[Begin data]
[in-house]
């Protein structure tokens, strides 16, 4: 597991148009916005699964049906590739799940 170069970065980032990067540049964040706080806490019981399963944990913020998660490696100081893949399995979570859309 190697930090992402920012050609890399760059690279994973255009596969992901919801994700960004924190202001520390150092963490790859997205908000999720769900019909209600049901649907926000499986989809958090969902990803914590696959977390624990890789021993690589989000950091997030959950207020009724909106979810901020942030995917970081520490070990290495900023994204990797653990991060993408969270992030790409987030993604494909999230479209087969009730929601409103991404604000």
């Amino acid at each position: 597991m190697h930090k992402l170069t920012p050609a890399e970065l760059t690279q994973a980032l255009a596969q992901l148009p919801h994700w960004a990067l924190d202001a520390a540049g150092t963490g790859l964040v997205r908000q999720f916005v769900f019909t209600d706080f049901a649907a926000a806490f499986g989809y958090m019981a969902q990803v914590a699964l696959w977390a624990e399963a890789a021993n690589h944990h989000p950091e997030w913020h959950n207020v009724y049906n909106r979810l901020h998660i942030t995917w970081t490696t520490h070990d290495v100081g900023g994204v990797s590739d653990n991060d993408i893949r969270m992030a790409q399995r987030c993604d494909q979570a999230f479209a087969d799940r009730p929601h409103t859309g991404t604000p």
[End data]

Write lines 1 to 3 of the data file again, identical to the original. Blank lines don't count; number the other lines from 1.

[in-house]
């Protein structure tokens, strides 16, 4: 597991148009916005699964049906590739799940 170069970065980032990067540049964040706080806490019981399963944990913020998660490696100081893949399995979570859309 190697930090992402920012050609890399760059690279994973255009596969992901919801994700960004924190202001520390150092963490790859997205908000999720769900019909209600049901649907926000499986989809958090969902990803914590696959977390624990890789021993690589989000950091997030959950207020009724909106979810901020942030995917970081520490070990290495900023994204990797653990991060993408969270992030790409987030993604494909999230479209087969009730929601409103991404604000």
């Amino acid at each position: 597991m190697h930090k992402l170069t920012p050609a890399e970065l760059t690279q994973a980032l255009a596969q992901l148009p919801h994700w960004a990067l924190d202001a520390a540049g150092t963490g790859l964040v997205r908000q999720f916005v769900f019909t209600d706080f049901a649907a926000a806490f499986g989809y958090m019981a969902q990803v914590a699964l696959w977390a624990e399963a890789a021993n690589h944990h989000p950091e997030w913020h959950n207020v009724y049906n909106r979810l901020h998660i942030t995917w970081t490696t520490h070990d290495v100081g900023g994204v990797s590739d653990n991060d993408i893949r969270m992030a790409q399995r987030c993604d494909q979570a999230f479209a087969d799940r009730p929601h409103t859309g991404t604000p």